Improving safety needs a “buy in” by professionals. Scapegoating and denial, and causing antagonism are not the way to treat professionals.. but they might start a war.

In the Times 17th July 2015 Laura Pitel, and Jenny Booth  report: ‘Get real’ and work at weekends, doctors told and “Doctors ordered to work at weekends”.… as if they don’t already. This is not the way to win hearts and minds. Improving safety needs a “buy in” by professionals. Scapegoating and denial, and causing antagonism are not the way to treat professionals.. but they might start a war. The problems of August changeover (August comes around again – don’t be ill this month) for trainees/juniors are well known to the profession, and an easy gain would be to change the changeover dates by 3 months. Mr Hunt is betraying how he does not understand the profession, the altruism that drives all new consultants, and the long term mismanagement of manpower planning. The Health services really do need to be de-politicised to win back the hearts and minds of the professionals…

Hospital consultants will be forced to work at weekends, the health secretary announced today as he opened a new front in his war with doctors.

Jeremy Hunt laid down an ultimatum to the doctors’ union, ordering it to discuss a radical overhaul of hours and pay or face having new terms imposed from on high.

He said that 6,000 patients die needlessly each year because of the lack of an adequate seven-day hospital service. Patients are 15 per cent more likely to die in hospital if admitted on a Sunday than if they go in on a Wednesday, he said.

In a stark message likely to provoke doctors, Mr Hunt told the British Medical Association that it has six weeks to negotiate. “I will not allow the BMA to be a roadblock to reforms that will save lives,” he said. “Be in no doubt: if we can’t negotiate, we are ready to impose a new contract.”

The BMA has previously told Mr Hunt to “get real” about seven-day working, but in his speech to The King’s Fund this morning, Mr Hunt accused BMA leaders of being out of touch with what their own members believed.

“I have yet to meet a consultant who would be happy for their own family to be admitted on a weekend, or would not prefer to get test results back more quickly for their own patients ,” said Mr Hunt.

“Hospitals like Northumbria that have instituted seven-day working have seen staff morale transformed as a result.”

He added that he expected the majority of hospital doctors to be on seven-day contracts by the end of this parliament in 2020.

“No doctors currently in service will be forced to move onto the new contracts, although we will end extortionate off-contract payments for those who continue to exercise their weekend opt-out,” he said.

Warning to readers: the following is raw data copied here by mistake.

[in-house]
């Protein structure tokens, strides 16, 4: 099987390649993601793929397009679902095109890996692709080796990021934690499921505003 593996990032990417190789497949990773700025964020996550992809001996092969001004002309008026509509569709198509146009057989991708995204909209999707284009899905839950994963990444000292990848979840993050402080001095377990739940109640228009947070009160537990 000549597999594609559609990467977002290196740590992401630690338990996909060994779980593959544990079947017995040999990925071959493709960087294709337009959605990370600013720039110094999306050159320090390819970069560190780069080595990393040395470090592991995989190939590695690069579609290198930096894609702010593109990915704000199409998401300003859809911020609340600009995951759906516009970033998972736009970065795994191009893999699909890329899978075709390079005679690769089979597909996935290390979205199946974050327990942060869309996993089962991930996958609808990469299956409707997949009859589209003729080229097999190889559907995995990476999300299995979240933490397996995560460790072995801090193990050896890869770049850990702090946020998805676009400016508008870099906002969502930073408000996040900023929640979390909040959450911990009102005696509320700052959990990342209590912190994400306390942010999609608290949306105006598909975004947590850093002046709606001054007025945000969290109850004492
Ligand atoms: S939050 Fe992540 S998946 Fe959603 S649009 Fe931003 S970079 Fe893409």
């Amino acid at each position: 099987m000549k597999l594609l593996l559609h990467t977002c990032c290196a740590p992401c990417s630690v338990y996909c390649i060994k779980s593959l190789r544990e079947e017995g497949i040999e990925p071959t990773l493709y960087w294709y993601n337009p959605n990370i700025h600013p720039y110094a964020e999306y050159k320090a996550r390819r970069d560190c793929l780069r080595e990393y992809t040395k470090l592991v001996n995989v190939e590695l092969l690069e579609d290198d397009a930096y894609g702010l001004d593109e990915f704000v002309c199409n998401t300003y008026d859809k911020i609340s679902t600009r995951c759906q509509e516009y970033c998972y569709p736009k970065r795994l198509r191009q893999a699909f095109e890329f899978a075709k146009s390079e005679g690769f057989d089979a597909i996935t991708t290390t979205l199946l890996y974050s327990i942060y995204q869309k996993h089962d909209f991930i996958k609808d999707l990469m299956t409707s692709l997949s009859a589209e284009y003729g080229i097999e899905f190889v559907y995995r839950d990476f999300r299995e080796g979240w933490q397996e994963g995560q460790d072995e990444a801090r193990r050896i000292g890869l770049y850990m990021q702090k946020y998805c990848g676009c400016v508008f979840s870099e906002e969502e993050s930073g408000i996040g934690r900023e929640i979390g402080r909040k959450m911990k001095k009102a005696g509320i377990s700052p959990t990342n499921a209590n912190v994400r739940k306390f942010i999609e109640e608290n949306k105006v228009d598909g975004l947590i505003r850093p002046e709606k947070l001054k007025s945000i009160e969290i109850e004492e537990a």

He denied that the reforms were an attempt to claw money back from consultants’ pay, telling the BBC this morning that he thought that they would end up being “cost-neutral”.

Dr Mark Porter, the chairman of the BMA council, said today that many consultants already worked at weekends, and that the whole of the NHS needed to gear up for seven-day working, not just the most senior staff.

“Putting a doctor in is not going to solve the problem – you need the support services to go with it,” he told BBC Radio 4’s Today programme, adding that the NHS was too underfunded and understaffed to move to seven-day working.

A “truly seven-day NHS” was part of the Tory manifesto but it has triggered bitter exchanges with doctors.

Terms agreed in 2003 under the Labour government gave hospital consultants, who earn an average full-time equivalent of £118,000, the right to opt out of non-emergency work outside the hours of 7am to 7pm on weekdays.

Those who agree to work at night or over weekends can negotiate higher rates of pay. A 2012 report by the National Audit Office found that 71 per cent of doctors struck local deals for these shifts, earning up to £200 an hour.

Mr Hunt has tried before to redraw consultants’ contracts but talks collapsed in 2014 after the BMA warned that the plans threatened patient safety by failing to guard against excessive working hours. The BMA also raised questions about how the new system would be funded.

Mr Hunt returned to battle today with a warning that thousands die every year due to a lack of senior doctors who can oversee emergency care and interpret tests and scans. “No one could possibly say that this was a system built around the needs of patients,” he said. “And yet when I pointed this out to the BMA they told me to ‘get real’. I simply say to the doctors’ union that I can give them 6,000 reasons why they, not I, need to ‘get real’.”

While ministers are powerless to change the terms of existing contracts, the government can force an arrangement on new consultants and Mr Hunt made clear that he is willing to do so if the BMA does not co-operate.